not helping his stomach in the least. He quickly rolled away from Tchee’s catch and coughed again, a small spasm gripping his innards.

Teek jolted with a start as the fish suddenly dropped in front him again. “All right, all right,” he croaked rolling away and then forcing himself to his knees. “Just give me a second to get used to the ground again!”

Tchee bobbed her head playfully and then chortled in reply. She seemed to be enjoying this.

Teek groaned slightly taking in deep breaths of moist, cool air. The grass was cold and damp beneath his bare legs soliciting a slight shiver that tried to warm his thin frame. He chanced a quick look around taking in his surroundings as calmly as he could so as not to disturb his irritated belly. They were in a fair sized meadow split almost through the middle by the angry river that carried its frigid water at a quick pace towards an opening in the solid rock ahead. Compared to the rapids, just visible upstream and behind him, and the loud noises of what could only be a falls downstream, the water running through the meadow was relatively calm but still forceful enough to sweep away the unwary.

To his left, a clump of trees bordered the swollen waterway in a tight formation as if greedily trying to push each other out of the way. They swayed slightly moving at a hypnotic pace against the gentle wind that brushed against their very tips. The grass spread out like a carpet covering everything from the river’s edge right up to the sheer expanses of the mountainsides that rose up and formed a rugged U shape in front of him and to either side. Behind, the terrain was rough and jagged rising quickly and creating the abrasive face from which sprang the terrible rapids that fed the valley.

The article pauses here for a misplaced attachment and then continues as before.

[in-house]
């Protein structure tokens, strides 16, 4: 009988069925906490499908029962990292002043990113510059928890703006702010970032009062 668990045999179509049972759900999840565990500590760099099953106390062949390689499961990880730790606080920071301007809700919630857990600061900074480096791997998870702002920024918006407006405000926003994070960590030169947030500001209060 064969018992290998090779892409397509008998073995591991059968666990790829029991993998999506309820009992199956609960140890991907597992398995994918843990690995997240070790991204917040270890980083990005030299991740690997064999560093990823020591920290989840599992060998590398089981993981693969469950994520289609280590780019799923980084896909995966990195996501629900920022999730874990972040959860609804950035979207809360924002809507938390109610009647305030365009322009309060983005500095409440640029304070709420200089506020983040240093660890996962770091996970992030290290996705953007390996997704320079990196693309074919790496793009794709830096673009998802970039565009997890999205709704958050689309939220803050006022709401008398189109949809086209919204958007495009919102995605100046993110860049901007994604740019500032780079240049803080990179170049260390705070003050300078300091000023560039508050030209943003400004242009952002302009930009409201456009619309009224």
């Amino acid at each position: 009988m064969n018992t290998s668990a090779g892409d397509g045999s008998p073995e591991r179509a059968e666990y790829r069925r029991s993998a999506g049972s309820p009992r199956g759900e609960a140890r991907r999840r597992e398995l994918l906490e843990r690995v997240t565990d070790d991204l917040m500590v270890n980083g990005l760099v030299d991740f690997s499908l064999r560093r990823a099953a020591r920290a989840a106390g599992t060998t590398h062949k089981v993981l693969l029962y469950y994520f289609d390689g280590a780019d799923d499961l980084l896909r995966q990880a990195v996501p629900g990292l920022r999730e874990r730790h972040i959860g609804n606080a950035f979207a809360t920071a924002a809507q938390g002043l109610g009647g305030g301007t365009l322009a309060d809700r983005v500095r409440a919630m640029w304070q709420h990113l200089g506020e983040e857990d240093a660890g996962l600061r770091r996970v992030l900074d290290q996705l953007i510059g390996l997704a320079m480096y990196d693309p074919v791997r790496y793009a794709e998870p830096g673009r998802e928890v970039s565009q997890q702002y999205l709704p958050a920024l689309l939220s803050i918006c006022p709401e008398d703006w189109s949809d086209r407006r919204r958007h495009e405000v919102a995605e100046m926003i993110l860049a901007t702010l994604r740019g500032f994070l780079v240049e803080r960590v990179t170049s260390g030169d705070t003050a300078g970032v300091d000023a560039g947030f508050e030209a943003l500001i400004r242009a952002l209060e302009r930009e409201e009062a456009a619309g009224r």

Teek shivered. It was beautiful but forbidding at the same time. He didn’t know why but had he been there alone he would have been afraid. His shivering became more intense. The sun had
not yet broken over the mountaintops to fill the area with its warming rays and Teek was quickly becoming chilled. As if sensing his discomfort, Tchee hopped closer to him so he could press against her warm, downy feathers. He could feel a low rumbling coo in her chest that made him suddenly think of his mother. Taking another cleansing breath of the moist air, he finally felt his stomach begin to settle.

Tchee’s beak shot down and ripped into the fish tearing a large piece of flesh from its side. She gulped it down quickly and then turned her head and stared at Teek with her crystal eyes. She cooed softly and then jerked her head up and down. Teek laughed. He knew exactly what she wanted but wasn’t sure his stomach could handle anything just yet.